Thanksgiving Roast Turkey Recipe
- 2/3 cup salt, kosher or table, doesn't matter
- 1 cup sugar
- 2 gallons water
- 1 turkey, approx. 15 lbs.
Brine the Turkey
Adapted from a recipe I saw in the Los Angeles Times.
I use a 5 gallon Home Depot bucket, reserved for the annual turkey brining. In the bucket, mix up 2/3 cup salt, 1 cup sugar, and 2 gallons water. My kids tell people we're having "Turkey in a Bucket" for Thanksgiving.
Unwrap and rinse the turkey well. My turkey is usually around 15 lbs. Remove the giblet/neck package from the inside of the bird. I cook these separately and the dog usually gets them (not the neck, of course, too many bones). Put the turkey in the bucket and make sure it's fully covered with the brine solution. You can add a bit more water if it's not. Now you have to empty out your refrigerator shelves and rearrange things so that the turkey bucket will fit. For me it means removing one shelf.
I defrost the turkey in the fridge first for a couple of days. If the turkey is already defrosted, you
need about 2 days of brining time in the fridge. If the turkey is still frozen, you can defrost and brine at the same time, but you'll need to add extra time, 1-2 days, in the fridge. I have heard of people actually storing their brining turkey in their garage or outside in the cold weather, but that is not an option here!
Roast the Turkey
On roasting day, remove the turkey from the bucket, rinse and pat dry with paper towels. Let it sit on the rack in its roasting pan at room temperature for 1-2 hours before roasting. Letting the turkey warm up after coming out of the fridge helps it to cook more evenly and rapidly, with a juicier result.
Preheat the oven to 350°F. Dry off the bird once more and then brush it all over with melted butter. Put a couple of carrots and celery stalks, cut up, into the cavity, along with a small onion, cut into halves. Add about 3 cups of water to the bottom of the roasting pan.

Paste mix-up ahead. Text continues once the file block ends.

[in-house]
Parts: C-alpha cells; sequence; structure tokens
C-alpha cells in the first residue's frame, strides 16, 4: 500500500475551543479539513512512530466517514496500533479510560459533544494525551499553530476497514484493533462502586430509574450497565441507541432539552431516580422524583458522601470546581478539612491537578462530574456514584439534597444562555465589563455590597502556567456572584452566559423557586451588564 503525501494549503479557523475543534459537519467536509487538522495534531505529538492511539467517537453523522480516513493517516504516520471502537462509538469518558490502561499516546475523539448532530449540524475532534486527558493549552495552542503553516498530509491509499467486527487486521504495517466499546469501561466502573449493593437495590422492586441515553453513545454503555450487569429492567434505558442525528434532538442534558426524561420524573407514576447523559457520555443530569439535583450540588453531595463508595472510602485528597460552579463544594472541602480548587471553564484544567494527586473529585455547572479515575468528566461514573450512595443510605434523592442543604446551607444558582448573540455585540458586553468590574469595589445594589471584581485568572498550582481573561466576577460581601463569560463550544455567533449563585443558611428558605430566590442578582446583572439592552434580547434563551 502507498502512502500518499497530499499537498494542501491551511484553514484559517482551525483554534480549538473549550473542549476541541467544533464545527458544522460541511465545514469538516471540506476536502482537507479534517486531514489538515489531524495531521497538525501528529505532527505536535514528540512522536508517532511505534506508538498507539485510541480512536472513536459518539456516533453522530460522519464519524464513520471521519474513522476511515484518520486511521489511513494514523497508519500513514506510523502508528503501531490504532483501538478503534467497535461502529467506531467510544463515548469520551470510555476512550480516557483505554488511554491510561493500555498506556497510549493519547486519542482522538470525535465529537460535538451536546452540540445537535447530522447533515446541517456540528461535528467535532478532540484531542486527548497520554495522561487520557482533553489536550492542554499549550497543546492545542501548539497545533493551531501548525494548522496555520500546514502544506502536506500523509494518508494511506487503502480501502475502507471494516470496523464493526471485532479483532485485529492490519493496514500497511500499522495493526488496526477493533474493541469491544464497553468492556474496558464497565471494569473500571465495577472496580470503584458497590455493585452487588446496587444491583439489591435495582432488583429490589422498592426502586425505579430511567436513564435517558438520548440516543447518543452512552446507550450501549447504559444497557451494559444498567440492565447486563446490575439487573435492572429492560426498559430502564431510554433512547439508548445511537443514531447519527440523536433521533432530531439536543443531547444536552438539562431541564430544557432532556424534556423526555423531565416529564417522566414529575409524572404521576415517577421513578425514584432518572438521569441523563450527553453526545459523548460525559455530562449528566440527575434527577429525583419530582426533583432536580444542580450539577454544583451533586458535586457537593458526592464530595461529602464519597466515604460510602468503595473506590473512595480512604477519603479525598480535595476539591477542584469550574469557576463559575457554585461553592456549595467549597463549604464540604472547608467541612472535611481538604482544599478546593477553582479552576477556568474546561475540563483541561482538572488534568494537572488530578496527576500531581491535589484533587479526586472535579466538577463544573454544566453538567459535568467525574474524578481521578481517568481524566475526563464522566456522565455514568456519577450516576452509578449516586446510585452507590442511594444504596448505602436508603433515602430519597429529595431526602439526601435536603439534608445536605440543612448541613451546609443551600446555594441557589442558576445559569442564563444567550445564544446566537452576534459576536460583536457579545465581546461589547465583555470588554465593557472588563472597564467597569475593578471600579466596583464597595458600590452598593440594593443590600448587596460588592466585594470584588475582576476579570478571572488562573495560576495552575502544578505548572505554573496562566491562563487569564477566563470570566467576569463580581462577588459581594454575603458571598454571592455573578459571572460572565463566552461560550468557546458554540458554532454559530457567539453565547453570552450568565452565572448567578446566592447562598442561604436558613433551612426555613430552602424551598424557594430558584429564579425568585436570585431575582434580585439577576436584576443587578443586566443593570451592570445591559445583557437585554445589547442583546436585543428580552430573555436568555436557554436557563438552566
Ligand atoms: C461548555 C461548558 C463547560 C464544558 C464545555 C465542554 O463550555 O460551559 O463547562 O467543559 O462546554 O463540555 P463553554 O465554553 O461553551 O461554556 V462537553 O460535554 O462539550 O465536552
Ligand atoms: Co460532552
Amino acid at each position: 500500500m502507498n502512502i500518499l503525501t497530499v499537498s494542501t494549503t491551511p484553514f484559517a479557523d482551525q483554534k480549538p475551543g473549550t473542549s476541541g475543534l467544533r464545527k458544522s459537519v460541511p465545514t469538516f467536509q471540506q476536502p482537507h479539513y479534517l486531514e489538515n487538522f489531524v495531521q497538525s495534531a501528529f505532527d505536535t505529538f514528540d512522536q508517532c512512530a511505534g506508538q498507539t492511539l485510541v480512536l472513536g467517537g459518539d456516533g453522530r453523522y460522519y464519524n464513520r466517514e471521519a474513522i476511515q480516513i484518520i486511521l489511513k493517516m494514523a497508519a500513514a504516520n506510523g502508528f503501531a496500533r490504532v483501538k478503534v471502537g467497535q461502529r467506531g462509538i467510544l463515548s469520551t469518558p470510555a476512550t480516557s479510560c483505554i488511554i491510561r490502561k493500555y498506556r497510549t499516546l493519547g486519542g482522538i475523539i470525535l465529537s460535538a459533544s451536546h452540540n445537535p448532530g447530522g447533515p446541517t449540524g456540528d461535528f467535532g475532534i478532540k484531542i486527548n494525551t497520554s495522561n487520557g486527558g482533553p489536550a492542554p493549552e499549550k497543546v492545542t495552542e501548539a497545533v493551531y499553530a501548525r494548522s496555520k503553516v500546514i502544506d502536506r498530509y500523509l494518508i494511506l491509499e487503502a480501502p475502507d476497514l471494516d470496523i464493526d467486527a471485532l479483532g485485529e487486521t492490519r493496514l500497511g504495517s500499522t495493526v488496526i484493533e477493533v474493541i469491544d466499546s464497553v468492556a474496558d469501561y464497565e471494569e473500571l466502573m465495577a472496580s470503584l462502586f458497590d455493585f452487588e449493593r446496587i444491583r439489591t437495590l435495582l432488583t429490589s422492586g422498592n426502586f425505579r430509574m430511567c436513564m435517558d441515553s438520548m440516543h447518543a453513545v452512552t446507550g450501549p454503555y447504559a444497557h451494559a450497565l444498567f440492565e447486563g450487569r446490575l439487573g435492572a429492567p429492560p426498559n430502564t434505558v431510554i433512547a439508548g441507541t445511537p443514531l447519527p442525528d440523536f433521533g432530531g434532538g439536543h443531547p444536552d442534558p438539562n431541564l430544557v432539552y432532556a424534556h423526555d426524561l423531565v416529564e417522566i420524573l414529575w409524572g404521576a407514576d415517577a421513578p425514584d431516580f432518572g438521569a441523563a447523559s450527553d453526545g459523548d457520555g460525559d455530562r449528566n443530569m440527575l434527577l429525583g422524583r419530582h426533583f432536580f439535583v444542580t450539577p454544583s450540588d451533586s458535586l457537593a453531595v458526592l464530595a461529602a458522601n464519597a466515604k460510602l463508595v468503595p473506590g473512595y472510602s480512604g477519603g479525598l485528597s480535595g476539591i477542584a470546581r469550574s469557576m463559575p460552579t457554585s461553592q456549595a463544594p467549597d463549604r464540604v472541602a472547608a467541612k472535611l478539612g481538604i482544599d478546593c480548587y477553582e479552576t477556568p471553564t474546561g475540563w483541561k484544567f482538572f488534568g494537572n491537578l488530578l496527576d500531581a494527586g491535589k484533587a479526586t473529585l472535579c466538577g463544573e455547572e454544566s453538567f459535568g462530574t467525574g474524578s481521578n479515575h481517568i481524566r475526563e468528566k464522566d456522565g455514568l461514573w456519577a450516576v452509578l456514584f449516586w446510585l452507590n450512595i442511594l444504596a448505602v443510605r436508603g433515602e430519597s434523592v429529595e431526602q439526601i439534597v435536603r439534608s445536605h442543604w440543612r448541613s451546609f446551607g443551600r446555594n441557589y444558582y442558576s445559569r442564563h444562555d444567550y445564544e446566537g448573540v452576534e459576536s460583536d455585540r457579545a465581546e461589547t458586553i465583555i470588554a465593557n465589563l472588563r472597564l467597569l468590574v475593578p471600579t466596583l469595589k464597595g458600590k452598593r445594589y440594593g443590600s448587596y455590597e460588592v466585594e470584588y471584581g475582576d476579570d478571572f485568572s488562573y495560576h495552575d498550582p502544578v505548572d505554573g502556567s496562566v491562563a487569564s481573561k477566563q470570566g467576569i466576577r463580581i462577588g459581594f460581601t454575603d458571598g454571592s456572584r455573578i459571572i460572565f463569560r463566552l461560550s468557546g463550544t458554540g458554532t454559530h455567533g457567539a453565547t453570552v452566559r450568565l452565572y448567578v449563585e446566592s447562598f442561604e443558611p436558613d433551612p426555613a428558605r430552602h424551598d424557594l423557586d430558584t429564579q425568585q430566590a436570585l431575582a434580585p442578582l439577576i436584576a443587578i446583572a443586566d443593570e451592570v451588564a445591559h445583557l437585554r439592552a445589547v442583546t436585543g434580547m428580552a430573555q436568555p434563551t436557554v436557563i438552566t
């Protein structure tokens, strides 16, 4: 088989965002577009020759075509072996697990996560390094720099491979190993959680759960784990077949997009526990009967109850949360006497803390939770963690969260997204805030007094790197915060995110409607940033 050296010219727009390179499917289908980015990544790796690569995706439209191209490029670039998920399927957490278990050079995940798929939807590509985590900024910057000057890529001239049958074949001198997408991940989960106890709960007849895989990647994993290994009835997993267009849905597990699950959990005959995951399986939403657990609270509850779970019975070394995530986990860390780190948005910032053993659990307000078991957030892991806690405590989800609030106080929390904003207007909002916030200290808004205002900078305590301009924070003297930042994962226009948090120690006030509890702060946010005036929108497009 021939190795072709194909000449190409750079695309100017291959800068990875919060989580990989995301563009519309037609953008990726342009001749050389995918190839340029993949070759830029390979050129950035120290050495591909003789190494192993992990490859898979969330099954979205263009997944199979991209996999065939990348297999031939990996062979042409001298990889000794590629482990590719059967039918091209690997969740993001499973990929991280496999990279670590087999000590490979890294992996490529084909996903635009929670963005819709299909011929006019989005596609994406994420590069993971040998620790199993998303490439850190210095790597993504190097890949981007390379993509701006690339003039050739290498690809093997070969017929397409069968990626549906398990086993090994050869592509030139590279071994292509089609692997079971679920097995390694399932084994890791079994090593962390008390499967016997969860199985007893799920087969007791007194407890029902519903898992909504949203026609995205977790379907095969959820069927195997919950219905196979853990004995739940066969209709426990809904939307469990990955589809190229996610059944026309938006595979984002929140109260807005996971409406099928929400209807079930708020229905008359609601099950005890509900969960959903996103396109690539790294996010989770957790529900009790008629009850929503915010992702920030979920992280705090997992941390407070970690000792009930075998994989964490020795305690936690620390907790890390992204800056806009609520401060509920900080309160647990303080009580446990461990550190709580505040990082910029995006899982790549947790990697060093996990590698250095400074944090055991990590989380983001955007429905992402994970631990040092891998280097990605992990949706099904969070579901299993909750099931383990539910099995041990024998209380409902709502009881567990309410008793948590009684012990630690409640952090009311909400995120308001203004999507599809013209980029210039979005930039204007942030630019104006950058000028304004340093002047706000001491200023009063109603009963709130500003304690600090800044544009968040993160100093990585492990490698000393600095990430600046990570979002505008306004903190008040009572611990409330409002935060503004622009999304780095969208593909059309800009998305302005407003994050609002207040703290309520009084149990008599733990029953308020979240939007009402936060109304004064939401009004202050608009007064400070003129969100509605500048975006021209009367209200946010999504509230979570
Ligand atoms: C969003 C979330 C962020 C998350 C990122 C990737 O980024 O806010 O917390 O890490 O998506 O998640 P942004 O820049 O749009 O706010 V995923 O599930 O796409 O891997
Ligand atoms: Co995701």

Roast in the oven until it reaches a temperature of 165 degrees when a thermometer is inserted in the thickest part of the thigh; start checking at about 2 hours. It seems like a short time, but remember the bird started out close to room temperature already. Total roasting time will depend on the size of the bird, your oven, and how cold the turkey was when it started in the oven. Mine usually takes about 3½ hours.
The dilemma is always that breast or white meat is considered done at 160°F, while dark (leg) meat is considered fully cooked at 170°F. So if you cook until the dark meat is fully done, the breast gets all dry and tough. Most people cook until the thigh registers a temperature of 165°F as a compromise.
I would rather have the breast juicy and tender at the risk of having the dark meat undercooked so I go with 160°F. That's what everyone eats first anyway. I can always put the dark meat pieces back in the oven after the turkey breast has been cut up for a few more minutes to finish cooking.
If the turkey isn't browning well, raise the oven temperature to 400° after your temperature check registers 130°F. Or if you have a convection oven, turn on the convection fan at this point.
When the turkey has reached the right temperature, remove it from the oven and cover it well with foil. It will finish roasting and the internal temp will rise another 5 - 10 degrees as it rests for 20 - 30 minutes. I have to keep the dog out of the kitchen as she is going crazy by now with the smells. A cooked bird just sitting on the counter is just too tempting!
After it has rested, the turkey is ready to carve and serve. I use the liquid in the roasting pan to make gravy, or use whatever gravy recipe you like.
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